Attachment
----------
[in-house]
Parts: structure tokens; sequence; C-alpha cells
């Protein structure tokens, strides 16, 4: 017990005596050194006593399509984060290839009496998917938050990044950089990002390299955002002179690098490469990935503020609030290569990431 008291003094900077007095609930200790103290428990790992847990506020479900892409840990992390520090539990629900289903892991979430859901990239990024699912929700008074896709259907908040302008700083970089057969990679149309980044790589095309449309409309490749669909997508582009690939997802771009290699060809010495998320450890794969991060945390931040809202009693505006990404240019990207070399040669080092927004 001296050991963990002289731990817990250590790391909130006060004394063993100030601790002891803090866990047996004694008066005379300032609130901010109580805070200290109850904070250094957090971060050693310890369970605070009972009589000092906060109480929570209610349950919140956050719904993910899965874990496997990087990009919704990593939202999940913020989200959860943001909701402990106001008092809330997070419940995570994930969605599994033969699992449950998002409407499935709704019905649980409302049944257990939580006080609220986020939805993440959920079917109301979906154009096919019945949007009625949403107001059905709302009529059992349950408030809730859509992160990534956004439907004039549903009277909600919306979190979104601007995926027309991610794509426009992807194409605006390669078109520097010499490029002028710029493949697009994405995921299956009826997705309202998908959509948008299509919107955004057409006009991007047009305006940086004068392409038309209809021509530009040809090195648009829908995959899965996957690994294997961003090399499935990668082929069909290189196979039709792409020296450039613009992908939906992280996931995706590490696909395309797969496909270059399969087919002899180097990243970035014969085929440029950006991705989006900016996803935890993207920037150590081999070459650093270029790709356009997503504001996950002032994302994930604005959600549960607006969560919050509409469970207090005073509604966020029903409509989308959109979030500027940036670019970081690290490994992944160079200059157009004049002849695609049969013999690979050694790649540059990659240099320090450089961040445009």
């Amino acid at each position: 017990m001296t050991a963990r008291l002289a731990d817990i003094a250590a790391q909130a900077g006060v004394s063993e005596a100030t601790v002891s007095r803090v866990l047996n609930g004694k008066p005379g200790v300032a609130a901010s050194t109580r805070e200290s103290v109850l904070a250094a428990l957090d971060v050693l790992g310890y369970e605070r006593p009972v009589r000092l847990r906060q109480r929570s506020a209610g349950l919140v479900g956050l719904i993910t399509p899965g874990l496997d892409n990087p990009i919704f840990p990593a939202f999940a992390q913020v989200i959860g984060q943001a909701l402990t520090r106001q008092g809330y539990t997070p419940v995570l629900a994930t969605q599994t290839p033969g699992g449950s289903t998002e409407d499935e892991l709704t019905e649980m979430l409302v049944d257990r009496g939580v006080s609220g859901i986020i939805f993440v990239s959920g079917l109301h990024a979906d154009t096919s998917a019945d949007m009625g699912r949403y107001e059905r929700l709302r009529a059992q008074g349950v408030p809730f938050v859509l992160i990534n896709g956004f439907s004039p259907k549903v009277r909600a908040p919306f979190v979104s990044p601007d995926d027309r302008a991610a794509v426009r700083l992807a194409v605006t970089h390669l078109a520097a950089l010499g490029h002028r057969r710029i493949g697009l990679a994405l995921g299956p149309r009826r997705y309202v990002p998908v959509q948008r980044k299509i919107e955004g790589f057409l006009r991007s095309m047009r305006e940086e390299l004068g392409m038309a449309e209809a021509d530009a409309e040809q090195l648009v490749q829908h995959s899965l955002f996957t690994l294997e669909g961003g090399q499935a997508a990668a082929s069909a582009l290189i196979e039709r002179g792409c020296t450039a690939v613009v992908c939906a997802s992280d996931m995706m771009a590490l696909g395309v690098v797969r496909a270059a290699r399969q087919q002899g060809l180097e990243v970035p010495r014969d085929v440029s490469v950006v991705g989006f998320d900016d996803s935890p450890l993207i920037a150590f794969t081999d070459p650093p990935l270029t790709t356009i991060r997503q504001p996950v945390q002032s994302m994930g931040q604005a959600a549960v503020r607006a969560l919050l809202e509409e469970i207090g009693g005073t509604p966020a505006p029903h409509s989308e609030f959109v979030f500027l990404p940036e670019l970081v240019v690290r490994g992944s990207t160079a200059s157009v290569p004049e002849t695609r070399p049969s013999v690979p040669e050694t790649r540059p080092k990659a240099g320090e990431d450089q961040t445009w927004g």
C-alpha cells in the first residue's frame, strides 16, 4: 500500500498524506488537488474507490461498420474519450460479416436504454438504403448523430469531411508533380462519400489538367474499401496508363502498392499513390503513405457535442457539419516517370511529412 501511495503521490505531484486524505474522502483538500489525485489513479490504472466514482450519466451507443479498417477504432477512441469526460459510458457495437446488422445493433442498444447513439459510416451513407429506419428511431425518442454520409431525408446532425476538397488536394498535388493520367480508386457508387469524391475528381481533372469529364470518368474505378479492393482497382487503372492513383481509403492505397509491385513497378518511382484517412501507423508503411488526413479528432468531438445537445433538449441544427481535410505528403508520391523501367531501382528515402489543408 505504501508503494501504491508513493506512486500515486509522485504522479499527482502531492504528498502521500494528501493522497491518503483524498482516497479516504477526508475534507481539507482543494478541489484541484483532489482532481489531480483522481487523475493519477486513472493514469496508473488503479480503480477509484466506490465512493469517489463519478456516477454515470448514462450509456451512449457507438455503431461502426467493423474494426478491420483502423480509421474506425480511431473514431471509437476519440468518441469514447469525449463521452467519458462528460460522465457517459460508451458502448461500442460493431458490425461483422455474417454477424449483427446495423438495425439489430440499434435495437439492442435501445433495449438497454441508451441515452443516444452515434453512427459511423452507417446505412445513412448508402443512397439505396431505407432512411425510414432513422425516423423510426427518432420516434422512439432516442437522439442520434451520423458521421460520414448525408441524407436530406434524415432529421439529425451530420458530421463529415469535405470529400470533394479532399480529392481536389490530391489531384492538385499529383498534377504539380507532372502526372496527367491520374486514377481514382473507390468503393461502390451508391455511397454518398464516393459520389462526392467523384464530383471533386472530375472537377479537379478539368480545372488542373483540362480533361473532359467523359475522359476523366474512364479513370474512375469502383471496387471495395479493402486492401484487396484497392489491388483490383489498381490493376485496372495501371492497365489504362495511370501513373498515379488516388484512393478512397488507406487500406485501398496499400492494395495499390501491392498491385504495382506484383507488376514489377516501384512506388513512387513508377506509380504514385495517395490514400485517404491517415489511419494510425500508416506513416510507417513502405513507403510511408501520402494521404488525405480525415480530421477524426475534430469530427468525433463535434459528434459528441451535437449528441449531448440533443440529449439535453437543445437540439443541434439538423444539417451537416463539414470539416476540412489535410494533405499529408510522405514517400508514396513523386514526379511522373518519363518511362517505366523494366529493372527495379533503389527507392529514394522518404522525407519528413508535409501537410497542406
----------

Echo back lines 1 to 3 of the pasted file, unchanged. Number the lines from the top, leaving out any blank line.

[in-house]
Parts: structure tokens; sequence; C-alpha cells
């Protein structure tokens, strides 16, 4: 017990005596050194006593399509984060290839009496998917938050990044950089990002390299955002002179690098490469990935503020609030290569990431 008291003094900077007095609930200790103290428990790992847990506020479900892409840990992390520090539990629900289903892991979430859901990239990024699912929700008074896709259907908040302008700083970089057969990679149309980044790589095309449309409309490749669909997508582009690939997802771009290699060809010495998320450890794969991060945390931040809202009693505006990404240019990207070399040669080092927004 001296050991963990002289731990817990250590790391909130006060004394063993100030601790002891803090866990047996004694008066005379300032609130901010109580805070200290109850904070250094957090971060050693310890369970605070009972009589000092906060109480929570209610349950919140956050719904993910899965874990496997990087990009919704990593939202999940913020989200959860943001909701402990106001008092809330997070419940995570994930969605599994033969699992449950998002409407499935709704019905649980409302049944257990939580006080609220986020939805993440959920079917109301979906154009096919019945949007009625949403107001059905709302009529059992349950408030809730859509992160990534956004439907004039549903009277909600919306979190979104601007995926027309991610794509426009992807194409605006390669078109520097010499490029002028710029493949697009994405995921299956009826997705309202998908959509948008299509919107955004057409006009991007047009305006940086004068392409038309209809021509530009040809090195648009829908995959899965996957690994294997961003090399499935990668082929069909290189196979039709792409020296450039613009992908939906992280996931995706590490696909395309797969496909270059399969087919002899180097990243970035014969085929440029950006991705989006900016996803935890993207920037150590081999070459650093270029790709356009997503504001996950002032994302994930604005959600549960607006969560919050509409469970207090005073509604966020029903409509989308959109979030500027940036670019970081690290490994992944160079200059157009004049002849695609049969013999690979050694790649540059990659240099320090450089961040445009």